BIAA - The Birds in Agricultural Areas Database |
The Birds in Agricultural Areas (BIAA) database is a cooperative program between American Bird Conservancy (ABC), George Mason University (GMU) and the US Environmental Protection Agency (EPA). With this project ABC, GMU and EPA hope to identify the extent to which bird species in North America utilize agricultural fields both geographically and seasonally as primary or incidental habitat for foraging, breeding, cover, or roosting.
All major crops grown in the United States are included and geographic data includes state or province and Bird Conservation Region as defined by the North American Bird Conservation Initiative (NABCI). Information to populate the database was obtained from books, scientific journals, government reports, gray literature, and a major library research project. This data is combined with conservation status indicators for each species including the Endangered Species Act Listings, American Bird Conservancy's Green List, and the NABCI species assessment values. The goal of this project is a web-based tool which can be used to understand the avian biodiversity supported by agricultural environments, to assess the risk to birds when considering the use of pesticides in agricultural areas, and to determine future research needs of birds in agricultural areas.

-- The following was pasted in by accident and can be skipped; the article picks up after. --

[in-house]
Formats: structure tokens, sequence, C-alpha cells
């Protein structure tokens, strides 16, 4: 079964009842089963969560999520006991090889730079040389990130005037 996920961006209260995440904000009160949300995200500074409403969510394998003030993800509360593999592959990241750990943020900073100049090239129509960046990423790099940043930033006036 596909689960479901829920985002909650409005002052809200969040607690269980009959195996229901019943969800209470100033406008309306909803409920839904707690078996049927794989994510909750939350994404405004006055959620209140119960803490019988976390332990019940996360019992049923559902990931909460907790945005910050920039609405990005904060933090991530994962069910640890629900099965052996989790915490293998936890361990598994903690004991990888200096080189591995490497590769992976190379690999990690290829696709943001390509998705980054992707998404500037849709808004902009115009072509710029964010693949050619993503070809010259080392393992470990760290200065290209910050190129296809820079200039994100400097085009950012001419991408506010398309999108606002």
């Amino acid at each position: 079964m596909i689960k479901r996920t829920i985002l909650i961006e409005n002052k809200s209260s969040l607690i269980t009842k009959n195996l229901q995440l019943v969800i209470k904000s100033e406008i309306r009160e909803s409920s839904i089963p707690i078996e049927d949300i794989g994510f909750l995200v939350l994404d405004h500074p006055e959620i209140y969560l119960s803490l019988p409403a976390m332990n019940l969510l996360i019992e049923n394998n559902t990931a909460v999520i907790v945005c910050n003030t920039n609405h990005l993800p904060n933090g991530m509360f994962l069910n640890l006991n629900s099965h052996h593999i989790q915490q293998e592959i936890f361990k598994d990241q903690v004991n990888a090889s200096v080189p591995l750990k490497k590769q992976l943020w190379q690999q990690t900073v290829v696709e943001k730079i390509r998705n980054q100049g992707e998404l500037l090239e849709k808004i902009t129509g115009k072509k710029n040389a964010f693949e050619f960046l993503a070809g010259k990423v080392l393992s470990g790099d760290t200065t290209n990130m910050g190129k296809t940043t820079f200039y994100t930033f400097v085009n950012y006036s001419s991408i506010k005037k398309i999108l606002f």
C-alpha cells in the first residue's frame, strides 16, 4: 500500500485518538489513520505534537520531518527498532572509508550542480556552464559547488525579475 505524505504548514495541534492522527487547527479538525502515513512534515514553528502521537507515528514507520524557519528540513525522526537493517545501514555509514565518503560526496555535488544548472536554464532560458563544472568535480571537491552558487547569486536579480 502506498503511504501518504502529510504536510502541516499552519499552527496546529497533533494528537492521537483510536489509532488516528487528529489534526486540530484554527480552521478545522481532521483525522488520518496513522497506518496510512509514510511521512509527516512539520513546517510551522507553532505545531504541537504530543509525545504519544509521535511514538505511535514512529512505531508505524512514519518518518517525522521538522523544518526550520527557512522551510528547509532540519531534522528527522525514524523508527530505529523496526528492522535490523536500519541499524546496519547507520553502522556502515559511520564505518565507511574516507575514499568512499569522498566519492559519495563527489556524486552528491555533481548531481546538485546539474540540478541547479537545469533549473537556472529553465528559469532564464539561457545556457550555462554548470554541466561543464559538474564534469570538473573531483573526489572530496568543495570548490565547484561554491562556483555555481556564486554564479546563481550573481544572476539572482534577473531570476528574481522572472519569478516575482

Searching the Database
The BIAA prototype database is now online! Users may search the database according to author, bird species, crop, or geographic information. Users can search by any combination of search fields or a single search field. Currently the BIAA database contains information for over 2900 bird crop associations including 296 bird species, 37 crops, 35 states, 5 Canadian provinces, and 26 Bird Conservation Regions. The purpose of putting the prototype database on the web is to allow potential users to provide feedback on the usefulness of the database and possible improvements. For questions, comments, or suggestions contact us.
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View the BIAA prototype database documentation online.
The BIAA Website was last updated on August 26, 2004. Please feel free to submit comments and questions to ABC.